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Paraphimosis in Dogs

What Is Paraphimosis in Dogs?

Paraphimosis arises when a dog struggles to retract its penis into the protective sheath of skin, known as the prepuce.

The diagnosis of paraphimosis occurs when the penis remains outside of the prepuce for more than two hours, distinguishing it from priapism, where the penis stays erect for an extended period.

Once the penis becomes stuck, swelling of the tissues exacerbates the difficulty of retraction.

The exposed, delicate mucosal tissue on the penis’s surface rapidly dries out and becomes painful. Dogs often exacerbate the issue by excessively licking the irritated tissue, leading to further damage.

Dogs afflicted with paraphimosis are unable to engage in mating, as it can cause significant harm to the affected tissues.

If your dog experiences paraphimosis, attempting to cleanse the area with mild soap and warm water is advisable. Additionally, applying a sterile lubricant may aid in easing the penis back into the sheath.

However, it is crucial to have your dog examined by a veterinarian promptly, even if successful in retraction. This is to ensure there is no internal damage and to prevent recurrence.

Paraphimosis is an intensely painful condition and constitutes a medical emergency. Immediate treatment by a veterinarian or at an emergency veterinary facility is imperative, as delaying treatment can lead to severe consequences.

Symptoms and Types

Signs indicating paraphimosis in dogs include:

  • Excessive licking of the exposed penis (often the primary sign)
  • Noticeable swelling and redness of the penis
  • Unusual penile discharge
  • Dribbling urine
  • Difficulty urinating
  • Edema or fluid buildup in the tissues surrounding the penis
  • Posthitis, characterized by swelling of the foreskin

If your dog’s penis is trapped outside the sheath and you cannot retract it, immediate evaluation by a veterinarian is crucial.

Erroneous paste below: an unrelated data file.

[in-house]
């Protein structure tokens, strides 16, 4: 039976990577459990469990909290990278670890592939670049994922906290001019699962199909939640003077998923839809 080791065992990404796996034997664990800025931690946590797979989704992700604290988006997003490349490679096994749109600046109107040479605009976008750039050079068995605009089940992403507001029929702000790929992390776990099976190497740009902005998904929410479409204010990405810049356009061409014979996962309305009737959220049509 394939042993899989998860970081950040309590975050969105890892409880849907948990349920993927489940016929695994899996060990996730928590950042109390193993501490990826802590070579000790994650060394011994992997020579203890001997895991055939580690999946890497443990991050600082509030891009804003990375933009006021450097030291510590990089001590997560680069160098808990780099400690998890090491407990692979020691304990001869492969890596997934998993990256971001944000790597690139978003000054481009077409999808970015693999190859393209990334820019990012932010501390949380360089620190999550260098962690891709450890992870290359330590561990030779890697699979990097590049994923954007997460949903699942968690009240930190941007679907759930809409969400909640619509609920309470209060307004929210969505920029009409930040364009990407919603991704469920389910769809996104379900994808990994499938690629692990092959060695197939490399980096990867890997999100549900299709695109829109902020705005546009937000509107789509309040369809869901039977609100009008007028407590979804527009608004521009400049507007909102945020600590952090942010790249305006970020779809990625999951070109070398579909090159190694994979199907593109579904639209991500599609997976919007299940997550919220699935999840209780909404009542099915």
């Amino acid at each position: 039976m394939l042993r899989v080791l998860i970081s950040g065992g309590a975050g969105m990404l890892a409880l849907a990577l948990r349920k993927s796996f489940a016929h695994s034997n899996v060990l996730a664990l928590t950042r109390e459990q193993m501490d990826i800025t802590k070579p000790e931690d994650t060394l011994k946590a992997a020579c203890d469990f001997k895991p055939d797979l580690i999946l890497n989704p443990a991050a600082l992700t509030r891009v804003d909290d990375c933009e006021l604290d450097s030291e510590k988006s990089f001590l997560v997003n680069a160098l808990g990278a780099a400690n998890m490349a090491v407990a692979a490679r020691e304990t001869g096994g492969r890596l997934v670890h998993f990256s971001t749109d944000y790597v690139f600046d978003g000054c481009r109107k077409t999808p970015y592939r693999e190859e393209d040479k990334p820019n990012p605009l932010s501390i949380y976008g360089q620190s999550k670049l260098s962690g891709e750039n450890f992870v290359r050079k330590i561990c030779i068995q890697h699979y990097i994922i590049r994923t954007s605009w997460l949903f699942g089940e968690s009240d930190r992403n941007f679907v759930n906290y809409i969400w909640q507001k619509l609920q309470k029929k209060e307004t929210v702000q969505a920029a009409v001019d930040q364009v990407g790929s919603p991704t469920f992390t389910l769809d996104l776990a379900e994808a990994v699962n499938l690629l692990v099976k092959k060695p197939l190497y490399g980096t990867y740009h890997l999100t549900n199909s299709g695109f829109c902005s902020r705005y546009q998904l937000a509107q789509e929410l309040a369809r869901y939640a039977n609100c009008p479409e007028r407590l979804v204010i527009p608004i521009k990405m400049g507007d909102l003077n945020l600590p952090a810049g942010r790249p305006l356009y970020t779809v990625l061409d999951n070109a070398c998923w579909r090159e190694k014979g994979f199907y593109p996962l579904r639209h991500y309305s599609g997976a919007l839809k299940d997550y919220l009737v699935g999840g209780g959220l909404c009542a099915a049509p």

Paraphimosis is not frequently observed in dogs that naturally engage in mating behavior. Typically, this condition arises after a dog experiences an erection following manual semen collection for breeding purposes.

Often, a ring of matted hair forms around the base of the dog’s penis, constricting blood flow. This ring acts like a tourniquet, resulting in swelling of the penis and surrounding tissues.

Other factors contributing to paraphimosis include:

  • Rolling inward of the edges of the penile sheath
  • Presence of foreign objects or materials lodged in the sheath
  • Infections
  • Trauma, such as fractures of the os penis (the penis bone)
  • Neurological disorders
  • Muscle weakness
  • Priapism
  • Cancer

While paraphimosis can affect any male dog, it is more frequently seen in intact males as it is often linked to ejaculation.

Genetics may also play a role, with Bouvier des Flandres, German Shepherds, Golden Retrievers, and Labrador Retrievers being the most commonly affected breeds.

Some dogs may be born with a narrow opening in the sheath, while others may develop paraphimosis due to injury or disease.


Paraphimosis is typically diagnosed through a physical examination and by gathering the dog’s medical history. In most cases, veterinarians can identify the issue through visual inspection without the need for diagnostic testing.

However, if there are abnormalities present, such as the presence of a growth or suspected infection, a urinalysis and biopsy of the affected penile tissues may be necessary.

In instances where a fracture of the os penis is suspected, an X-ray may be recommended for further evaluation.